A regulator wants Huayou to make battery-grade lithium in Zimbabwe in 5 years. Not possible, company says

Lithium carbonate at Arcadia's pilot plant

Huayou Cobalt, which has recently invested in Zimbabwe’s Arcadia lithium mine, must produce battery-grade lithium within five years, the country’s competition regulator says.

Huayou, one of the world’s biggest producers of battery minerals, is investing US$300 million to build a new processing plant at Arcadia, after buying the operation for US$422 million from Prospect Resources in December.

Arcadia expects to deliver its first batch of lithium-bearing minerals spodumene and petalite in 2023. But Huayou says making battery-grade lithium locally makes no economic sense.

The Competition and Tariff Commission (CTC) approved the Prospect takeover, saying it saw no monopoly risk locally; there is no local market for lithium concentrates and all output will be exported.

“Given the analysis above, the transaction was approved subject to the condition that: i) the merged entity, its subsidiaries, affiliates and successors in title should undertake to produce battery grade lithium in Zimbabwe within five years of receiving this determination; and ii) the merged entity submits to the Commission its plan to implement the condition above,” CTC says.

Despite growing international interest in its lithium, Zimbabwe is yet to develop a lithium policy to regulate investment into the in-demand metal. CTC’s order to Huayou may unsettle other investors. It shows the risks that lithium developers may face in the absence of an official position on production, in an economy with multiple regulators.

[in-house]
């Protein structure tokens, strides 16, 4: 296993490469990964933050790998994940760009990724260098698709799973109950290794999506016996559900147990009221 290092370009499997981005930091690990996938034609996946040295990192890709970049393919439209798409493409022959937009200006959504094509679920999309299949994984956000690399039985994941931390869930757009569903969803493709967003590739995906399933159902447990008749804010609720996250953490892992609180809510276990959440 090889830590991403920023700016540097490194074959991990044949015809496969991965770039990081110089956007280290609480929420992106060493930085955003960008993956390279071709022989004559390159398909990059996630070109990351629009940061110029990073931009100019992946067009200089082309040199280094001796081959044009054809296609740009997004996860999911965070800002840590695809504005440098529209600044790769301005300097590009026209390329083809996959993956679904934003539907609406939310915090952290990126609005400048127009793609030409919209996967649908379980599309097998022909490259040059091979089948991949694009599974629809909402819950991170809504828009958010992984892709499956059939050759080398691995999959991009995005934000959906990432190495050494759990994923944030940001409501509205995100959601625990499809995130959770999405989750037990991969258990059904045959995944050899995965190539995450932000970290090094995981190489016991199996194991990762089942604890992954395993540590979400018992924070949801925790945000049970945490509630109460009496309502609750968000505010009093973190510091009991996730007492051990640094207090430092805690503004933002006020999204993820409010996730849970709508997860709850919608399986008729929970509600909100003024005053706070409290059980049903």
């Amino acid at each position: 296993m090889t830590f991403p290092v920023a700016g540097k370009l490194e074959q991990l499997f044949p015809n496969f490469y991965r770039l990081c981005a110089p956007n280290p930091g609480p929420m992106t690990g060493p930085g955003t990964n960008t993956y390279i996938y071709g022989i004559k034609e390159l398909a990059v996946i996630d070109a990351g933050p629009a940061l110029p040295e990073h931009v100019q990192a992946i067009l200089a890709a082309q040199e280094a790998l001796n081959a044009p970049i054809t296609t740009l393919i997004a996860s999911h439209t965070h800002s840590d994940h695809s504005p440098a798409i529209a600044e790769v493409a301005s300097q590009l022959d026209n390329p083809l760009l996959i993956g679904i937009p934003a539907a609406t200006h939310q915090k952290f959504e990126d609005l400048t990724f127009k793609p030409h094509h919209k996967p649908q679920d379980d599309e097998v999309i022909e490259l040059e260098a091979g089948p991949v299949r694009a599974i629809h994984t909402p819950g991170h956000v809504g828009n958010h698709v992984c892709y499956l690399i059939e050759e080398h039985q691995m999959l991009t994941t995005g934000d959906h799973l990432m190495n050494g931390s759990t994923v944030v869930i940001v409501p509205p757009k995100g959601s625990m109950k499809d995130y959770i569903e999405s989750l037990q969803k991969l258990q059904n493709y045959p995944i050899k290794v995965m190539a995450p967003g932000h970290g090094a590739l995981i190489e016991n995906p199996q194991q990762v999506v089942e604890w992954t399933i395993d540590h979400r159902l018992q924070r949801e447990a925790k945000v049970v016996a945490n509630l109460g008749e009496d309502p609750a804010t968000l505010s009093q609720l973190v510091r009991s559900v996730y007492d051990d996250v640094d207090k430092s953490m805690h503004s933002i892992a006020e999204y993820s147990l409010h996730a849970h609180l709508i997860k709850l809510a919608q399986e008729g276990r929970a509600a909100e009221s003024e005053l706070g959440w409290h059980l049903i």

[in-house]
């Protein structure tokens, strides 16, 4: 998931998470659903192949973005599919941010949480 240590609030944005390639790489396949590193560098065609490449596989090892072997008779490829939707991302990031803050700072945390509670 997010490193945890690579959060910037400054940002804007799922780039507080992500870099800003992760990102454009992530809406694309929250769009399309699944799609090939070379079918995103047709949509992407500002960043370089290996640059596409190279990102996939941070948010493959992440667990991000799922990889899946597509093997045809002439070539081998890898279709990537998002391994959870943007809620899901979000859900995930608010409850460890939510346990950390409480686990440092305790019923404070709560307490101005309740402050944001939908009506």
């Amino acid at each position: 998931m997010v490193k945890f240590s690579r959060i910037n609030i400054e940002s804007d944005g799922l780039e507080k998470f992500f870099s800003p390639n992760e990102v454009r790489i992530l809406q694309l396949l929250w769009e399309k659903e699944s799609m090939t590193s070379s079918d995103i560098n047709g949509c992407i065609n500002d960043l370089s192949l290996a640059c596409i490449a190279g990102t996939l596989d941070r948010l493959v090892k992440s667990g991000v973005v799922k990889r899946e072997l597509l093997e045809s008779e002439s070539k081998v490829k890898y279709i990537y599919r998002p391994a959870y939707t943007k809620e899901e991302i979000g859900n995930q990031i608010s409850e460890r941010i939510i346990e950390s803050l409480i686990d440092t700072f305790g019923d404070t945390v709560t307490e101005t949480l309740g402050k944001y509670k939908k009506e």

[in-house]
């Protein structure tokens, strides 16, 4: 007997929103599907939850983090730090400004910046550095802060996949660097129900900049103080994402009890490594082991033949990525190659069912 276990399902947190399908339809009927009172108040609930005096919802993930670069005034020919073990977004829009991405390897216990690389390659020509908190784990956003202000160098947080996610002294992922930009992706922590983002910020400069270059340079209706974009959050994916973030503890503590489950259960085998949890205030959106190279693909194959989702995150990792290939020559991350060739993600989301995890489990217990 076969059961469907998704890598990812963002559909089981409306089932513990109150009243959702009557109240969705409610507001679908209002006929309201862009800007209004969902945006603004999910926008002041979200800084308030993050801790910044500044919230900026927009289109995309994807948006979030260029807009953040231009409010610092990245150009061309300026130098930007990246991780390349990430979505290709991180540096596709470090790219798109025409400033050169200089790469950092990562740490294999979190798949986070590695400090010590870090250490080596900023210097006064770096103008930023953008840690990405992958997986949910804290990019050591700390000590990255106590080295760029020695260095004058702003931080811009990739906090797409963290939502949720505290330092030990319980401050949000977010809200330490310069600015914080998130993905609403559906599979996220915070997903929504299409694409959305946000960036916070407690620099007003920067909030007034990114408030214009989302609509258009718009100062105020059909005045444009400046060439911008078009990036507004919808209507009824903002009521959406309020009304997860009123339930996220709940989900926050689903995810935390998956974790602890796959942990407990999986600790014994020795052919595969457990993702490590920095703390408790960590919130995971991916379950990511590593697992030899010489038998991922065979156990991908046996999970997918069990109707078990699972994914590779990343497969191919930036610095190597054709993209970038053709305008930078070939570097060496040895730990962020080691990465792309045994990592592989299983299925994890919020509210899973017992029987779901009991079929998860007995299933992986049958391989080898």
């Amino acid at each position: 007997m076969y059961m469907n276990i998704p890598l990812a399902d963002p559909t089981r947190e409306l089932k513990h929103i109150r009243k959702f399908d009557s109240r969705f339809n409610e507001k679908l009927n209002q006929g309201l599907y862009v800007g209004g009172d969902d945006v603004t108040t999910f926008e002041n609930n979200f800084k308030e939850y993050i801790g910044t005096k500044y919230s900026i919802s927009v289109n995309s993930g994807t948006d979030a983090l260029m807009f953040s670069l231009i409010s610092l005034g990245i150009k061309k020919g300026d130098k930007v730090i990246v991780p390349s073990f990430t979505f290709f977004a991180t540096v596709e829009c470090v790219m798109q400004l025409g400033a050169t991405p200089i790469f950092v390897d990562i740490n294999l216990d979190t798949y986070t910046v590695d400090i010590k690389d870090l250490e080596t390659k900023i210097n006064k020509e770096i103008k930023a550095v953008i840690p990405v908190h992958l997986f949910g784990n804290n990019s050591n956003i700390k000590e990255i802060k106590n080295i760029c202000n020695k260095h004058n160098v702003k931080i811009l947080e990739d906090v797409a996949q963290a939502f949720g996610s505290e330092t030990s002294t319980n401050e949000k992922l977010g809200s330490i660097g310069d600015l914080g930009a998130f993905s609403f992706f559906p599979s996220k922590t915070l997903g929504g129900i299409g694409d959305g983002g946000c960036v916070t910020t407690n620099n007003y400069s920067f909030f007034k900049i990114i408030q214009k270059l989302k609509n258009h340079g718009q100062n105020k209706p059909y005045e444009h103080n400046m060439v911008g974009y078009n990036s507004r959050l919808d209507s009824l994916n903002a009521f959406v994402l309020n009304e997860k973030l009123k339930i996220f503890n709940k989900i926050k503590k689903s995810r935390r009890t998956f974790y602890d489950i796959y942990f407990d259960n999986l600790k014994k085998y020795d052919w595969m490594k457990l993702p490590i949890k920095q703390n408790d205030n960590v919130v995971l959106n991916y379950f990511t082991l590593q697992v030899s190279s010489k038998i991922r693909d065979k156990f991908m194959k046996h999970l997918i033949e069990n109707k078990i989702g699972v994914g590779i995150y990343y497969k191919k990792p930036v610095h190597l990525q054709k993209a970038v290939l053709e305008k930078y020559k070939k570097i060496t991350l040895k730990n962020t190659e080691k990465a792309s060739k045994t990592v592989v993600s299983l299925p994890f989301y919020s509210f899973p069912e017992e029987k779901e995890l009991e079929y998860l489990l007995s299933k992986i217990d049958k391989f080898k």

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Critics have said miners should be forced to produce even batteries in Zimbabwe. But globally, manufacturers prefer making batteries closer to their markets, in places where all the raw materials needed are available.  

While its new plant will process lithium for export, Huayou argues that a converter to produce battery-grade sulphates is not viable.

“For each tonne of battery-grade lithium carbonate production, it needs 2,800 kWh of green (renewable) power, 500-600 cubic metres of natural gas, 2.2 tonnes of concentrated sulfuric acid (98.5%), two tonnes of first-class sodium carbonate, 20kg of first-class sodium hydroxide, four tonnes of heavy calcium powder, and 1.6 tonnes of food-grade carbon dioxide,” Huayou said, responding to questions on their processing plans.

“There is a chronic shortage of these supporting and auxiliary materials in Africa, and the costs incurred by importation would be huge and unaffordable. It is worth noting that processing enterprises will be uncompetitive in a global market without cost-competitive inputs, raw materials, gas and power, and first-class sodium carbonate.”

A converter to make lithium sulphate is possible in ten years, but only if all the requirements are in place, the company says.

“This is subject to the availability of sufficient green (renewable) power, natural gas, sulphuric acid and heavy calcium powder in Zimbabwe, and subject to the economic feasibility of production of lithium sulphate under Arcadia Project,” said Huayou.

Before selling to Huayou, Prospect had explored the feasibility of converting battery-grade lithium hydroxide, and even produced samples.

Huayou is one of several Chinese and UK companies that have made a move to secure Zimbabwean lithium supplies over the past year.

Sinomine recently bought Bikita Minerals, the country’s oldest petalite mine, and plans a US$200 million plant. Speaking at a launch of Sinomine, President Emmerson Mnangagwa again voiced local ambitions for more local beneficiation.  

“It is my expectation that the development of the lithium mining sector in Zimbabwe will lead to growth of value chain linkages in the manufacturing industry,” he said.

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